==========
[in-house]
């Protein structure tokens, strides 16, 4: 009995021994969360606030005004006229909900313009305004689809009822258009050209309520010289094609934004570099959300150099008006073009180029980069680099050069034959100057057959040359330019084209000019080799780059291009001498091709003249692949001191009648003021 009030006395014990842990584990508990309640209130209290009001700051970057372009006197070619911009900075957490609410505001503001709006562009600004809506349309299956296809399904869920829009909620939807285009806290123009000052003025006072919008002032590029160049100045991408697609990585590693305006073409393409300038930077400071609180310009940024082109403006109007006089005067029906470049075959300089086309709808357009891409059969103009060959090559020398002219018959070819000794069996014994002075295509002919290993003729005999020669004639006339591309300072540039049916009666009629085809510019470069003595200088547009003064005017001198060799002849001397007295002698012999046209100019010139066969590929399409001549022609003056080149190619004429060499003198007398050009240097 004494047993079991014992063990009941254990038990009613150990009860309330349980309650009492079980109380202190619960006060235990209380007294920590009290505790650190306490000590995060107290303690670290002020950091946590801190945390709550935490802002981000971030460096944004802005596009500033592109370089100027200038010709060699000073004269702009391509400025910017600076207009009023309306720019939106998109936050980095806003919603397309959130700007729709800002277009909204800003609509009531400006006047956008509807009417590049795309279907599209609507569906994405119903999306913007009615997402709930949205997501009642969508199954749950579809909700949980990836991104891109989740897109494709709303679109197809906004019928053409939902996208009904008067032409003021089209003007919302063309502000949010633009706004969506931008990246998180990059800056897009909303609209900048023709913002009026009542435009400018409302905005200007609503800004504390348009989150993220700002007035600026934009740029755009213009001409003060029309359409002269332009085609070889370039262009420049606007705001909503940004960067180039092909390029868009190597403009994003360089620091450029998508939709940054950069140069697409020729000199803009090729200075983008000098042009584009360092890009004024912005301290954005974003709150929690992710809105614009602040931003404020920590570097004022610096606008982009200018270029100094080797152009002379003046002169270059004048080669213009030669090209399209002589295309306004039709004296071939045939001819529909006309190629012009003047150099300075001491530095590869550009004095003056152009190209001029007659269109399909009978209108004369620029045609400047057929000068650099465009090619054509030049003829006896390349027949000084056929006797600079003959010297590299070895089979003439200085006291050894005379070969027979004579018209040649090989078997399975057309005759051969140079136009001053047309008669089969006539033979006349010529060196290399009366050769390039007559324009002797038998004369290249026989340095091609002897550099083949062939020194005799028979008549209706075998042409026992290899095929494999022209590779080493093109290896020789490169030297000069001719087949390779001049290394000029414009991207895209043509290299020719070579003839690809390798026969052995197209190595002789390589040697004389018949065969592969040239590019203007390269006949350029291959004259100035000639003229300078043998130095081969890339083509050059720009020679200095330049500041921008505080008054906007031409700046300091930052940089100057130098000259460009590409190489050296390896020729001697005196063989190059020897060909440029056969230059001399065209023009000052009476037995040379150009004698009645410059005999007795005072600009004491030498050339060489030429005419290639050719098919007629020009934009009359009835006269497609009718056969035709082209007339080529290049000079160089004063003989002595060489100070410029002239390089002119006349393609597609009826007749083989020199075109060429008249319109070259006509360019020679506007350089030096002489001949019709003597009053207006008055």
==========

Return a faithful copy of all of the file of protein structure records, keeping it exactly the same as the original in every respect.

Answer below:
[in-house]
């Protein structure tokens, strides 16, 4: 009995021994969360606030005004006229909900313009305004689809009822258009050209309520010289094609934004570099959300150099008006073009180029980069680099050069034959100057057959040359330019084209000019080799780059291009001498091709003249692949001191009648003021 009030006395014990842990584990508990309640209130209290009001700051970057372009006197070619911009900075957490609410505001503001709006562009600004809506349309299956296809399904869920829009909620939807285009806290123009000052003025006072919008002032590029160049100045991408697609990585590693305006073409393409300038930077400071609180310009940024082109403006109007006089005067029906470049075959300089086309709808357009891409059969103009060959090559020398002219018959070819000794069996014994002075295509002919290993003729005999020669004639006339591309300072540039049916009666009629085809510019470069003595200088547009003064005017001198060799002849001397007295002698012999046209100019010139066969590929399409001549022609003056080149190619004429060499003198007398050009240097 004494047993079991014992063990009941254990038990009613150990009860309330349980309650009492079980109380202190619960006060235990209380007294920590009290505790650190306490000590995060107290303690670290002020950091946590801190945390709550935490802002981000971030460096944004802005596009500033592109370089100027200038010709060699000073004269702009391509400025910017600076207009009023309306720019939106998109936050980095806003919603397309959130700007729709800002277009909204800003609509009531400006006047956008509807009417590049795309279907599209609507569906994405119903999306913007009615997402709930949205997501009642969508199954749950579809909700949980990836991104891109989740897109494709709303679109197809906004019928053409939902996208009904008067032409003021089209003007919302063309502000949010633009706004969506931008990246998180990059800056897009909303609209900048023709913002009026009542435009400018409302905005200007609503800004504390348009989150993220700002007035600026934009740029755009213009001409003060029309359409002269332009085609070889370039262009420049606007705001909503940004960067180039092909390029868009190597403009994003360089620091450029998508939709940054950069140069697409020729000199803009090729200075983008000098042009584009360092890009004024912005301290954005974003709150929690992710809105614009602040931003404020920590570097004022610096606008982009200018270029100094080797152009002379003046002169270059004048080669213009030669090209399209002589295309306004039709004296071939045939001819529909006309190629012009003047150099300075001491530095590869550009004095003056152009190209001029007659269109399909009978209108004369620029045609400047057929000068650099465009090619054509030049003829006896390349027949000084056929006797600079003959010297590299070895089979003439200085006291050894005379070969027979004579018209040649090989078997399975057309005759051969140079136009001053047309008669089969006539033979006349010529060196290399009366050769390039007559324009002797038998004369290249026989340095091609002897550099083949062939020194005799028979008549209706075998042409026992290899095929494999022209590779080493093109290896020789490169030297000069001719087949390779001049290394000029414009991207895209043509290299020719070579003839690809390798026969052995197209190595002789390589040697004389018949065969592969040239590019203007390269006949350029291959004259100035000639003229300078043998130095081969890339083509050059720009020679200095330049500041921008505080008054906007031409700046300091930052940089100057130098000259460009590409190489050296390896020729001697005196063989190059020897060909440029056969230059001399065209023009000052009476037995040379150009004698009645410059005999007795005072600009004491030498050339060489030429005419290639050719098919007629020009934009009359009835006269497609009718056969035709082209007339080529290049000079160089004063003989002595060489100070410029002239390089002119006349393609597609009826007749083989020199075109060429008249319109070259006509360019020679506007350089030096002489001949019709003597009053207006008055």